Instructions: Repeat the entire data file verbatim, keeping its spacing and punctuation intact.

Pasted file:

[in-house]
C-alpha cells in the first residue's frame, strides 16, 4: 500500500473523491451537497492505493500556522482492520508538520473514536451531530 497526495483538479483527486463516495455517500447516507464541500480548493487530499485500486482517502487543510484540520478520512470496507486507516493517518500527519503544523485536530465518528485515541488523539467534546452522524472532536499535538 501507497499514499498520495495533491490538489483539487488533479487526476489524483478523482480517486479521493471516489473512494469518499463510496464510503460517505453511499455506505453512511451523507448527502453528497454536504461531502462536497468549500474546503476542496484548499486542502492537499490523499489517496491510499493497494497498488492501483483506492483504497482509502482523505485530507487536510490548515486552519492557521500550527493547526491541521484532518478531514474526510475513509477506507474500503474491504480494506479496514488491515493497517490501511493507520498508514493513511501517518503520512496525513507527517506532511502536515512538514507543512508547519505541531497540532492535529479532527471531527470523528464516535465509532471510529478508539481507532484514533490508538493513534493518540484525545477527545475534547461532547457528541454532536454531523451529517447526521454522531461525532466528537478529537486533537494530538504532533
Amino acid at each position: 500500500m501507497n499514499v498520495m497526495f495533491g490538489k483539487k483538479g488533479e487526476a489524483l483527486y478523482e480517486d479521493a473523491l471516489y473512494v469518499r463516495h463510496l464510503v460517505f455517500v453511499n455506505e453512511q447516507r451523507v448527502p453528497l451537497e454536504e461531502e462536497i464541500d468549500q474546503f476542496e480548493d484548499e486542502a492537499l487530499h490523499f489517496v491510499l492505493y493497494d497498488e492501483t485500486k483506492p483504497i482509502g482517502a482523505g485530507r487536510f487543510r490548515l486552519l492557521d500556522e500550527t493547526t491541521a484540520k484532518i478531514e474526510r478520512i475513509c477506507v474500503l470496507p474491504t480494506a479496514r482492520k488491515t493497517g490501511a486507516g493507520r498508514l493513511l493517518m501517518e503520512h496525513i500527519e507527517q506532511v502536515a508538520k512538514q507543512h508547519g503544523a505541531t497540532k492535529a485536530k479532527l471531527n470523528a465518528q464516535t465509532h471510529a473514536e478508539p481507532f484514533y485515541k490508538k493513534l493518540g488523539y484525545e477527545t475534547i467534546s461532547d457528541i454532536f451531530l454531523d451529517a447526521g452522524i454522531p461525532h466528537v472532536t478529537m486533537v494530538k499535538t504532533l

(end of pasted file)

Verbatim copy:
[in-house]
C-alpha cells in the first residue's frame, strides 16, 4: 500500500473523491451537497492505493500556522482492520508538520473514536451531530 497526495483538479483527486463516495455517500447516507464541500480548493487530499485500486482517502487543510484540520478520512470496507486507516493517518500527519503544523485536530465518528485515541488523539467534546452522524472532536499535538 501507497499514499498520495495533491490538489483539487488533479487526476489524483478523482480517486479521493471516489473512494469518499463510496464510503460517505453511499455506505453512511451523507448527502453528497454536504461531502462536497468549500474546503476542496484548499486542502492537499490523499489517496491510499493497494497498488492501483483506492483504497482509502482523505485530507487536510490548515486552519492557521500550527493547526491541521484532518478531514474526510475513509477506507474500503474491504480494506479496514488491515493497517490501511493507520498508514493513511501517518503520512496525513507527517506532511502536515512538514507543512508547519505541531497540532492535529479532527471531527470523528464516535465509532471510529478508539481507532484514533490508538493513534493518540484525545477527545475534547461532547457528541454532536454531523451529517447526521454522531461525532466528537478529537486533537494530538504532533
Amino acid at each position: 500500500m501507497n499514499v498520495m497526495f495533491g490538489k483539487k483538479g488533479e487526476a489524483l483527486y478523482e480517486d479521493a473523491l471516489y473512494v469518499r463516495h463510496l464510503v460517505f455517500v453511499n455506505e453512511q447516507r451523507v448527502p453528497l451537497e454536504e461531502e462536497i464541500d468549500q474546503f476542496e480548493d484548499e486542502a492537499l487530499h490523499f489517496v491510499l492505493y493497494d497498488e492501483t485500486k483506492p483504497i482509502g482517502a482523505g485530507r487536510f487543510r490548515l486552519l492557521d500556522e500550527t493547526t491541521a484540520k484532518i478531514e474526510r478520512i475513509c477506507v474500503l470496507p474491504t480494506a479496514r482492520k488491515t493497517g490501511a486507516g493507520r498508514l493513511l493517518m501517518e503520512h496525513i500527519e507527517q506532511v502536515a508538520k512538514q507543512h508547519g503544523a505541531t497540532k492535529a485536530k479532527l471531527n470523528a465518528q464516535t465509532h471510529a473514536e478508539p481507532f484514533y485515541k490508538k493513534l493518540g488523539y484525545e477527545t475534547i467534546s461532547d457528541i454532536f451531530l454531523d451529517a447526521g452522524i454522531p461525532h466528537v472532536t478529537m486533537v494530538k499535538t504532533l